The Sparkle of “Whip It”
Like a piece of deep dish carrot cake, rich and moist, “Whip It” drips with an undeniably sweet appeal and the aroma of fresh teenage yearnings. Not as wholesome as the all-american apple pie, but not quite as edgy as dark chocolate cheesecake either. This is not couture stuff, but it sure is gourmet. There are enough whipped cream to go around for everyone.
The plot is pretty straightforward from the trailer – Bliss Cavendar(Ellen Page) is a 17 year old girl living in Bodeen, Texas. She is by all means, a normal girl, living that typical and cruel high school life where kids like to make fun of the different ones and do stupid stuff just to prove that they can. Bliss works part-time as a waitress with her best friend, Pash (Alia Shawkat), at a local diner with a giant pink pig on the roof. In between serving massive one-pound burgers called squealers and milkshakes, they dream about escaping their mind-numbing small-town existence. Pash’s plan is through an ivy league education. Bliss is not quite sure on the how part, but she agrees on the goal – out of Bodeen and away from the endless beauty pageants that her mother (Marcia Gay Harden) keeps entering her in with enthusiasm and determination.
On a shopping trip to Austin, an opportunity befalls on Bliss. She sees roller derby girls dropping flyers at a store and immediately feels an inkling of affection for this other world of tough females, brazen athletes, and the freedom of its alter-ego characters, racing around a circular track to roaring applauses in a warehouse under the cover of darkness, a world of difference to the sunny Miss Bluebonnett Pageant that her mother is set on winning through her daughter.
Bliss sneaks to Austin to watch her first Derby game, and half way through she is hooked, line and sinker. This is the excitement and freedom that is missing in her angst-filled teenage life! So begins a series of secret bus trips to Austin where she somehow made it onto the Hurl Scouts team. Against the odds, Bliss thrives on the track with her natural speed and instincts, and quickly proved herself a force to be reckoned with. The veterans are skeptical, some furious at the shift of attention. On the other hand, juggling skates and pageant gowns is not easy, and Bliss’s double life starts to take a toll on her friendships and relationship with her mother. Then, there is a boy – who is predictably tall, cute, and the lead singer of a band. Seriously, directors, can we not at least get a bass player or someone that is less of a cliche teenage crush material? And girls, how much more does it take for you to realize that a boy who makes a living singing heartbreaking songs will, most likely, break your heart?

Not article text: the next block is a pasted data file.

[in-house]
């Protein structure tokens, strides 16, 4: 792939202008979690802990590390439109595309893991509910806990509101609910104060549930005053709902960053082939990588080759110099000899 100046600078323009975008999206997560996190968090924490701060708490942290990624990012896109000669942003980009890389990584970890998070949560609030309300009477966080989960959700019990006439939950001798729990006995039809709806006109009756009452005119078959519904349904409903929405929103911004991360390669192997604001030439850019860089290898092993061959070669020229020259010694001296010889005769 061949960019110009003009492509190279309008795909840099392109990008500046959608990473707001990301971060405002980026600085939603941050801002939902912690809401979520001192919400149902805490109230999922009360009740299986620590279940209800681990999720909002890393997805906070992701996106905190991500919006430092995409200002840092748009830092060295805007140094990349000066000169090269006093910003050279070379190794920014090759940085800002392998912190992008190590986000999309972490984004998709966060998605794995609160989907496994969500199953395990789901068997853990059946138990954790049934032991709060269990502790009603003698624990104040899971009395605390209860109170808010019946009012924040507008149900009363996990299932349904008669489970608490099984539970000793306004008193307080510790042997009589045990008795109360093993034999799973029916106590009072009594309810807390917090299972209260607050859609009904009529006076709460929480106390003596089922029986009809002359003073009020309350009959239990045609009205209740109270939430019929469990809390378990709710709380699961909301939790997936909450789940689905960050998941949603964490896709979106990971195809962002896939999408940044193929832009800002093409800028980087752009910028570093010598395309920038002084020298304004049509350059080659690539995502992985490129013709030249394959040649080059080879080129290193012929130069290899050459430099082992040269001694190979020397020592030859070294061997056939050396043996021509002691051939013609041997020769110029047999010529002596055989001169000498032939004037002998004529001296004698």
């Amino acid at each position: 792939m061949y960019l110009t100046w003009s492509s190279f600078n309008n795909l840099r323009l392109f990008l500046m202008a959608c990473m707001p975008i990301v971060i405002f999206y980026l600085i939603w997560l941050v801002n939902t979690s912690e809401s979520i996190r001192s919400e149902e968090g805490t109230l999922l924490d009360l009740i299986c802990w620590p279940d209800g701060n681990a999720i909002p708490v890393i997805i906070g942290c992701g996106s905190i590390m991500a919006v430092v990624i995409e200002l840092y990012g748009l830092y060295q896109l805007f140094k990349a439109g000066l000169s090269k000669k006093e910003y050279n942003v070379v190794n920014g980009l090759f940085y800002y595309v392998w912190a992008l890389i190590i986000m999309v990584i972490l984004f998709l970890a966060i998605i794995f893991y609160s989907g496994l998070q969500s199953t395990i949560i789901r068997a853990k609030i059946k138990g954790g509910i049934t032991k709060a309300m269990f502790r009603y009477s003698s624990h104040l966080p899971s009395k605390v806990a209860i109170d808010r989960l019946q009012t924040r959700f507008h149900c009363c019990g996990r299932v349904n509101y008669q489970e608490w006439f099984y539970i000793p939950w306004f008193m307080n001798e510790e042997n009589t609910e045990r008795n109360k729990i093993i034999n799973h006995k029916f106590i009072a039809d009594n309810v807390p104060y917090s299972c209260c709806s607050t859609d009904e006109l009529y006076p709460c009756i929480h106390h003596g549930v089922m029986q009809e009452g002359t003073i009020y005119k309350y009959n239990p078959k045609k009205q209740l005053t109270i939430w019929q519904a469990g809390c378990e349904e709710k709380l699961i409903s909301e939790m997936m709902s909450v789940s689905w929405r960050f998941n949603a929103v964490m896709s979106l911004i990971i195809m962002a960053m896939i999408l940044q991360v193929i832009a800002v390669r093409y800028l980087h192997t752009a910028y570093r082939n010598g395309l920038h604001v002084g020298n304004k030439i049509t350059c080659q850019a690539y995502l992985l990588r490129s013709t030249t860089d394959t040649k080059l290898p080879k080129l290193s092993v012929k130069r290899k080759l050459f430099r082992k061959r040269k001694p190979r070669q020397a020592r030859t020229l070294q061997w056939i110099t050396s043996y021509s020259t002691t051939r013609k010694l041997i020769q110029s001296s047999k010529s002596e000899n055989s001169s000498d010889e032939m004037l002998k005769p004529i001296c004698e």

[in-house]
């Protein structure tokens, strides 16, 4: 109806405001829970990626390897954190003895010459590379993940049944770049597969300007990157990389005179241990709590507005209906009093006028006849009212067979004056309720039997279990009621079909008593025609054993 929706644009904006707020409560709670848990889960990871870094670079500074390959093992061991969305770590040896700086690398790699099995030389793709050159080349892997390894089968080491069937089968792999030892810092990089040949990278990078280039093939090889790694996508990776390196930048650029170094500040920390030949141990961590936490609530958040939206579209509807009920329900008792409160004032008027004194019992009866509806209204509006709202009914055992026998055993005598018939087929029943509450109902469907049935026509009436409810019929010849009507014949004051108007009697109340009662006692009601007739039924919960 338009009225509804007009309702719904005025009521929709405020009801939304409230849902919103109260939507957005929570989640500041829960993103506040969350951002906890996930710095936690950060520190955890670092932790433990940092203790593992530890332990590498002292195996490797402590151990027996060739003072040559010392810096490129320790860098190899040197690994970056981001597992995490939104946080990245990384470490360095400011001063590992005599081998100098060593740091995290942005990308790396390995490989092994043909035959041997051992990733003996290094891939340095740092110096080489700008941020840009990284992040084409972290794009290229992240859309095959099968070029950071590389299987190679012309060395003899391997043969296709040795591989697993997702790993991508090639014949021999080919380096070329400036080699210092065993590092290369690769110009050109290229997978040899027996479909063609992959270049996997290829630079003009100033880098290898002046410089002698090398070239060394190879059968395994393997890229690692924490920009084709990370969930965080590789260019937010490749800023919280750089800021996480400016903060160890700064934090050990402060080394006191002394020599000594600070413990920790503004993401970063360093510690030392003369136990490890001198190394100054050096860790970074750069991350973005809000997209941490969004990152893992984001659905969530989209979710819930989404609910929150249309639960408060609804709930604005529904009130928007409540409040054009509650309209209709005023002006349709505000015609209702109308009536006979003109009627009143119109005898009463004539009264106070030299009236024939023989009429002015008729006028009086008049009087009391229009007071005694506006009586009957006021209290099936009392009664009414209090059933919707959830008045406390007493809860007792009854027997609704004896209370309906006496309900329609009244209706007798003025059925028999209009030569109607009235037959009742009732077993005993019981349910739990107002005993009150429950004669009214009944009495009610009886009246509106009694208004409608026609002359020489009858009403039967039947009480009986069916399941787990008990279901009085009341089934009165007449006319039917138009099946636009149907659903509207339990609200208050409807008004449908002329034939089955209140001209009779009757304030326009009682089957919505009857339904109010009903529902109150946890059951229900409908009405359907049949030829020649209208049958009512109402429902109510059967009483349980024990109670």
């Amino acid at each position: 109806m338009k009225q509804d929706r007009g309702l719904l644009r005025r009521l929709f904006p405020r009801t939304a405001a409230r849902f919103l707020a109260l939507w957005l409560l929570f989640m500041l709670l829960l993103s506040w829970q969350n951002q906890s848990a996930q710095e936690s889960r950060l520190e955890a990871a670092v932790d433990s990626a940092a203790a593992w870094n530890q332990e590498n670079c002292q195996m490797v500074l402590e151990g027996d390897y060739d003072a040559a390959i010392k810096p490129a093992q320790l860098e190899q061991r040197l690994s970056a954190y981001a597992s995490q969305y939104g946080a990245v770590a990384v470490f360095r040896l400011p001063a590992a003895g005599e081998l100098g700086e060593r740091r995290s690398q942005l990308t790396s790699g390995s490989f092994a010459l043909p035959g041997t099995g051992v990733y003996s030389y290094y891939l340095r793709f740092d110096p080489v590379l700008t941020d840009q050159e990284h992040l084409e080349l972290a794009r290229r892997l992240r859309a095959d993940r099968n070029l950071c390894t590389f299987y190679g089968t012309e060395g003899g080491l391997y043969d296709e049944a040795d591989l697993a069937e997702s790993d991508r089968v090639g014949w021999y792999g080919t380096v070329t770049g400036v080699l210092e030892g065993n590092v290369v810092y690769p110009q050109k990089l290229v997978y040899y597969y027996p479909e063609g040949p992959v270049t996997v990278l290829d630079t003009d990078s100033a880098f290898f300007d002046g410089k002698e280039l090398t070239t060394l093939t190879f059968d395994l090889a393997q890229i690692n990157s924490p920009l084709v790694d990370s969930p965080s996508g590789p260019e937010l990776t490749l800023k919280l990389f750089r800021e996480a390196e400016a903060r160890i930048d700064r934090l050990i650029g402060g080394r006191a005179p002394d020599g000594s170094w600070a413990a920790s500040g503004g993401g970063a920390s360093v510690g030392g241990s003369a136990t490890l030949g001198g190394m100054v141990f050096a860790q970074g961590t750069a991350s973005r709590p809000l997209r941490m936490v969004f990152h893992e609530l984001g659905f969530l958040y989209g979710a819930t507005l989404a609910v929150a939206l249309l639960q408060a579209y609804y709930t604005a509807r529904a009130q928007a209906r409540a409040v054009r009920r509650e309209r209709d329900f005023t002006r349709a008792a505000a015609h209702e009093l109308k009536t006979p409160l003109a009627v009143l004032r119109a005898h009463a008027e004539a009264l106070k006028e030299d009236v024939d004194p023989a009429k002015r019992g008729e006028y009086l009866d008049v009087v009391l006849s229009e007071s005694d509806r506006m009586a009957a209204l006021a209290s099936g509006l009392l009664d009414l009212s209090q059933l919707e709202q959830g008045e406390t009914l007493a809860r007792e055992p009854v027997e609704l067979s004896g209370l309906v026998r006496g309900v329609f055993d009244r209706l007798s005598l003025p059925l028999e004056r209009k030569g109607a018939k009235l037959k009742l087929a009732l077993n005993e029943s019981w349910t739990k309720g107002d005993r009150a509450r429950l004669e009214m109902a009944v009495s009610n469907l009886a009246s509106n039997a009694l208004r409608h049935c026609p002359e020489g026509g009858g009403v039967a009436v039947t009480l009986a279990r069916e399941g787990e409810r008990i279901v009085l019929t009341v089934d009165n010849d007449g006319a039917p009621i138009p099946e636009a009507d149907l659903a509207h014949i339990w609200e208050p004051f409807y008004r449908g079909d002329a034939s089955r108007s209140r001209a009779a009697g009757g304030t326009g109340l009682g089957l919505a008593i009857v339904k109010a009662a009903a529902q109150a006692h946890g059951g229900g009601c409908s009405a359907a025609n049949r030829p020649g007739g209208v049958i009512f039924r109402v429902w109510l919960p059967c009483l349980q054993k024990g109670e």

But all things aside, this is a film with heart. Even the supporting characters are fulfilling to watch. Alia Shawkat who plays Pash is a pure delight. She is spunky and funny in just the right notes and with a great laugh, makes a believable best friend for Page’s Bliss. I have a feeling we’ll be seeing her for years to come. Marcia Gay Harden is a veteran, and it shows. Barrymore is negligible as Smashley Simpson, probably only doing it at the demand of the studio, but proves herself a competent director with promise. Sure, there are some (lots) cliche choices that could’ve been done without, such as the big game build-up, the last minute switch from fulfilling one’s obligations to pursuing one’s passions, the race against the clock, and even the typical boy-girl “big talk” right before the big game. But with the right cast and a heartfelt script, Barrymore turns out a refreshing recipe of the typical teen drama-comedy.
And then there is Page, Ellen Page. Ever since “Hard Candy”, what has not been said of this girl already? Intelligent, brave, an actor of natural instincts and pitch-perfect subleties, she is all of those things. She is also naturally lovable. There is this sparkle that she carries, in the way speech rolls off her tongue with clarity and conviction, in the evident swagger of her walk that shows her so completely comfortable in her own skin, and in the way she looks at you straight on, no pretense, clear and open, her eyes are luminous and she is a sight to behold, even in oversize tshirts, ragged cargo pants and a hockey bag.
Inner beauty. When people talk about that, I always think of Ellen Page.
There is one scene at the end of the movie, when Bliss is sitting on the pig on top of the restaurant, and the camera zooms in on her face. It’s a satisfying shot.
Like I said, this is no American Pie, and it’s no Breakfast Club either, but it’s sweet and delicious in a non-pretentious, down-to-earth, and irresistable kind of way, like a piece of homemade carrot cake. It is made with love. You can taste it. The sweetness never overpowers, and the whipped icing leaves you wanting more.